I’ve asserted before that there are no magic words for Christians to use to take hold of spiritual power. You can say “in Jesus’s name” with no power whatsoever if you’re not submitted to His authority, as some unfortunate would-be exorcists discovered in Acts 19.
Often when I hear people pray, and they top it off with “in Jesus’s name,” it sounds so formulaic that you wonder if they’re even conscious of the authority they’re supposed to be acknowledging, as opposed to merely mouthing a rote platitude that’s the equivalent of “bye” when you’re wrapping up a phone call.
So does it matter at all if people offer a variation such as “in your name” instead of “in Jesus’s name”? Well, assuming people mean the words they say and choose them for a reason, yes, it matters very much.
When Jesus tells us in John 14 that no one can come to the Father except through Him, the reason for this is that we are unpresentable to the Father because of our sin. We can only deem to enter His presence because Jesus Christ has the authority to declare us washed of our iniquity. When we declare that we are addressing the Father in Jesus’s name, what we’re really saying is that we’re under the authority of Jesus, so by and because of that authority – and only because of it – we can even presume to come to the Father.
When you say “in your name” as your prayer wrapup, you could defend your word choice in the technical sense that Jesus is God and is one with the Father. But I don’t think that really gets to what’s going on. In the context of the Trinity, the Son is distinct from the Father and serves a distinct purpose. One of His purposes is to exercise His authority to pronounce us clean from our sins, which is why He tells us we can only come to the Father through Him.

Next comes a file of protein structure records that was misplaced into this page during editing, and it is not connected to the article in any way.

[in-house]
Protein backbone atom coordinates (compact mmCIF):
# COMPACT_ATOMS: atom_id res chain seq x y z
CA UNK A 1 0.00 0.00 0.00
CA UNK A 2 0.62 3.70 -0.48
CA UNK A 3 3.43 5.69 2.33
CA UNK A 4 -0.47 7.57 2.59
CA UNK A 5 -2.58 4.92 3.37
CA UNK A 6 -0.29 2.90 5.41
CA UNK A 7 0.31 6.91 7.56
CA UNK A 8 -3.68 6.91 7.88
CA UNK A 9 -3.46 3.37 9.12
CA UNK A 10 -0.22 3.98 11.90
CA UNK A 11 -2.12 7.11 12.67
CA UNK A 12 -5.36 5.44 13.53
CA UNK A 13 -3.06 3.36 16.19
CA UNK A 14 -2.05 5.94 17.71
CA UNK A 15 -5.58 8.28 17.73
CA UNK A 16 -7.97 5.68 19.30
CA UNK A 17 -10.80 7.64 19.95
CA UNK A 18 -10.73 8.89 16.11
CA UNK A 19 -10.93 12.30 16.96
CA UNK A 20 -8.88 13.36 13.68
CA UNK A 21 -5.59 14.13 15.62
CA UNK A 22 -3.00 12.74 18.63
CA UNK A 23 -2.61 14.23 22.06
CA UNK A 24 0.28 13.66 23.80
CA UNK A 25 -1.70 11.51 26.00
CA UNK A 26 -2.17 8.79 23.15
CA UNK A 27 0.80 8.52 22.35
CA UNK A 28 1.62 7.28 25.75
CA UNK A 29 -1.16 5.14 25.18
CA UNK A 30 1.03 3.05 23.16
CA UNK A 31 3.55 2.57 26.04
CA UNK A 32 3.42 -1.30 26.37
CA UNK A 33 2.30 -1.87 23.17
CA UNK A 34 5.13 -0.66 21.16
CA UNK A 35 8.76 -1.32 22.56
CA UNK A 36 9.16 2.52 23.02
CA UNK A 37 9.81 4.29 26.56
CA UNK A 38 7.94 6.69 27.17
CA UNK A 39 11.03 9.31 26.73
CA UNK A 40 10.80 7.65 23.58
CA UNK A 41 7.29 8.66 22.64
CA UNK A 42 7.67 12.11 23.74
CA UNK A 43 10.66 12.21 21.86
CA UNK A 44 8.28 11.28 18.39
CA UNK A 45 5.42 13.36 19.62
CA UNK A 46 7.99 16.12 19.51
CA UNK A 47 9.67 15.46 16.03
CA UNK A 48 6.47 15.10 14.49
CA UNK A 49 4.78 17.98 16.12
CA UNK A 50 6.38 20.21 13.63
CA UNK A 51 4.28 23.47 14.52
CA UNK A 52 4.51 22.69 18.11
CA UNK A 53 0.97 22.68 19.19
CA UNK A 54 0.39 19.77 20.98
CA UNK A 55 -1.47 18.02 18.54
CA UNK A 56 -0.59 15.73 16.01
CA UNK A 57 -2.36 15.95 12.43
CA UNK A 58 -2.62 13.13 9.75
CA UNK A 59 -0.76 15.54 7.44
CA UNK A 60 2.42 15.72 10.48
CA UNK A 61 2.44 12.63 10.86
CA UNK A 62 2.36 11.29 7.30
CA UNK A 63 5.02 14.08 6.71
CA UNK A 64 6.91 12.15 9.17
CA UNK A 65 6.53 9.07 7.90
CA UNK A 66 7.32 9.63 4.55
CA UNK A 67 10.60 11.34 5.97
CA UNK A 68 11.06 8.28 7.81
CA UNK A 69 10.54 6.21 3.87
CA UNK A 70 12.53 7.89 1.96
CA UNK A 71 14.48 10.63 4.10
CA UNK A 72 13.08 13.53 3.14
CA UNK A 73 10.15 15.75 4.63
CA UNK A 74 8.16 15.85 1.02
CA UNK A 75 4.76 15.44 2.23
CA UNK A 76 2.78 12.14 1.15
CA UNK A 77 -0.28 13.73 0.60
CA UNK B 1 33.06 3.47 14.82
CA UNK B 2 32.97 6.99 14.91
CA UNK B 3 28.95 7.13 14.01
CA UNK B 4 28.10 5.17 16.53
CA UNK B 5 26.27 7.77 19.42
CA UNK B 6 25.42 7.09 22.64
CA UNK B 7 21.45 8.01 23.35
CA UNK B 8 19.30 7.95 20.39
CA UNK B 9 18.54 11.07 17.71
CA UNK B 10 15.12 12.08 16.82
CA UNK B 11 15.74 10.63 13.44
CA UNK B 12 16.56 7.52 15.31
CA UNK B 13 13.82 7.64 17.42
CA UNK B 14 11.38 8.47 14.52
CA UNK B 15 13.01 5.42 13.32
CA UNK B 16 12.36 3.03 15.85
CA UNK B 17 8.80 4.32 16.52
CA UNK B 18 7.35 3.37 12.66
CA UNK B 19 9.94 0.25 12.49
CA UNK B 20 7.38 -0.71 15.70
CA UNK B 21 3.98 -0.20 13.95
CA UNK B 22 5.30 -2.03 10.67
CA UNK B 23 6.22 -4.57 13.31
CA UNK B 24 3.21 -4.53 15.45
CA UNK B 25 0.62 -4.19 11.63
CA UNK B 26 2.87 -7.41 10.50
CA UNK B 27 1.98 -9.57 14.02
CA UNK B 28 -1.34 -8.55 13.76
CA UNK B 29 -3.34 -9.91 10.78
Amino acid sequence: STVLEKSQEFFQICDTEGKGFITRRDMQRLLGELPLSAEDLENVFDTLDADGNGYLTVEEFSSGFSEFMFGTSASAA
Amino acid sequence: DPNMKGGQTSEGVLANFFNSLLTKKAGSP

For that reason, I’m convinced it’s necessary to specifically acknowledge the Son as the authority by Whom we can enter into the presence of the Father. “In Jesus’s name” means we’re acknowledging that only by the authority of the Son can we even make an approach to the Father. When you say “in your name” instead, you’re really not addressing the specific and distinctive role of the Son as He taught us to do.
This does raise an interesting question, of course: Does God hear and accept the prayers of those who really have not submitted to the authority of Christ in their lives? This does happen, of course. Lots of people are willing to “say a prayer” under a given circumstance, or sometimes even have a moment of seriousness when they decide maybe they should talk to God. Their heart is not repentant and they haven’t accepted the need for the grace of Christ, but in that moment, they’re talking to God.
Does God allow this?
The answer to the question is that God is sovereign, and He knows what you’re thinking before you say it to Him. He is also a merciful God, and I know of many situations in which God has bestowed His favor upon nonbelievers in order to give them further chances to come into His true plan for their lives. So of course He hears you, and He just might give you some of what you want or need as a way of bringing you closer to Him.
But actually coming into the presence of God such that you can receive power through the Holy Spirit can only come when you do so in the name of Jesus Christ, because you have to be under His authority to operate in His authority. And only then are you really in communion with the Father.
So no, “in your name” is not really the best way to wrap up your prayer. It totally misses the line of authority we’re called to heed when we approach God.
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